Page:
The PAT-777 harnessed to the 100 dB sensitivity Hørning Agathon dished up the fabled 300B magic in spades. Of all the amps surveyed, the Reimyo conforms most to your expectations for a 300B, in terms of palpability, midrange sumptuousness and beautiful sound. Now, on those nights when it was really cookin', the Reimyo could float a stage in front of you with terrific palpability, the kind that sometimes happens when each instrument has its own 3-D volume in space. It gave the impression of a vast stage beyond the confines of the room—Harmonix/Reimyo tuning can do psycho-acoustic things like that. Turn the lights down low and maybe light a candle—get ready to be taken somewhere delightful beyond your sound room. It inspired grandeur—you're very quickly swept up into its spell.
A lot of this is expected from a 300B device. Just so, the top-end fit the classic model and was a bit shelved down. The overall voicing was slightly dark. (Because of this the Reimyo took a lot of time and tweaking to acclimate to the Agathon-based system—just the opposite from when I used it with my Kharma 3.2s—where the extra low-end was welcome). And it was a very round sound. The transient presented a smooth wave front, and the follow through likewise—none of those pointed facets you commonly hear in "Hifi" treble. But the tone and timbre of this acoustic was vastly engaging and very beautiful. And there was the ever-present intimacy with soloists—whether the recording was spotlit or not, you still felt that connection. To pick a couple of critical nits, the whole was inflated in size. The stage began at the speaker plane with excellent width, but front-to-back layering could have been more developed. Instruments stood out with 3-D relief and had excellent height, but vague borders.
But there were many things about the PAT-777 that confounded expectations. Number one was the heft of its low-end. This wasn't your typical 300B warmth, bloat and softness down there—the amp maintained a tight leash over its bountiful bass volleys. And it had speed that you would expect from a more powerful push-pull device. That bass heft and the speed gelled with uncommonly good dynamics. Net-net, the gear produced an impressively assertive, propulsive presentation. In a nutshell, the PAT-777 had the twin blessings of being muscular and beefy on the outside, with a sophisticated and delicate inner child. Lastly, it had clean and practically noise-free operation—unusual for a 300B (though this would prove to be the case with all of the amps surveyed).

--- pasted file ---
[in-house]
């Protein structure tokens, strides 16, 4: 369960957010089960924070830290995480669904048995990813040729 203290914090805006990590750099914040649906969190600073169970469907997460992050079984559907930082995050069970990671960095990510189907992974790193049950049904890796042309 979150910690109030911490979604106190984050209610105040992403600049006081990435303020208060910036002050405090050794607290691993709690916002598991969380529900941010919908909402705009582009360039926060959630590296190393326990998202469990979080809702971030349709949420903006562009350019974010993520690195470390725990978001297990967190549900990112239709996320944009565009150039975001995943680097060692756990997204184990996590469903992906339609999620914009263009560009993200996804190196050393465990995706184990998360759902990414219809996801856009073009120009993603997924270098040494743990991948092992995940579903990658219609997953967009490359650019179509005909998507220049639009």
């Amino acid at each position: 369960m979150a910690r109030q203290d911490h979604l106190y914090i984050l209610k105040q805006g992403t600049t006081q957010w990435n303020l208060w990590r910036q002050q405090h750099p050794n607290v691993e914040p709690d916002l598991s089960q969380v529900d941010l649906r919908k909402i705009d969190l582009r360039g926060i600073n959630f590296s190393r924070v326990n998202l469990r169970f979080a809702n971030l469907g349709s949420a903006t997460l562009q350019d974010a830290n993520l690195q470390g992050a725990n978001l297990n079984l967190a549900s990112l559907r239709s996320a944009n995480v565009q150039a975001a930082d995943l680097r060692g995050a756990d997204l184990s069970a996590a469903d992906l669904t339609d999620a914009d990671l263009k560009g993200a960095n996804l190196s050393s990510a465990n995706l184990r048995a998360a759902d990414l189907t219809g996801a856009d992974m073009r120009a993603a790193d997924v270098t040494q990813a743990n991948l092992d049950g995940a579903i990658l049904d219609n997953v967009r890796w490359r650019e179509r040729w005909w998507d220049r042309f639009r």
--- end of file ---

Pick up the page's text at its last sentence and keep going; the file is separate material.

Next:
Power Tube Complement: The stereo PAT-777 has one WE300B power tube per channel producing seven watts.
Sisssssss….this was the silent hissing sound that issued forth when the Loth-X JI-300 Integrated amplifier ($15,000) went in, as the grand proportions of the Hørning/Reimyo soundstage downsized. I was now looking at the usual stage dimensions in my room—there were no more of those out-of-body, magic carpet rides. The same can be said concerning almost all aspects of its performance. From top to bottom, the frequency spectrum had the same healthy fleshiness, the same dynamic life. Response was flat with the extremes well represented—no bloated midrange nor flabby excess down below, plus not a hint of runaway treble, things that can happen when the amp's damping factor isn't controlling the speaker. The Loth-X had no problem with the Hørning Agathon drivers. Big SPL swings were satisfying. (I must mention that, under duress, the treble might acquire a glassy aspect.) And it was a great mate frequency-wise: tonal center and frequency balance were "in the zone" (and quite close to the TRON Electronics we'll get to below).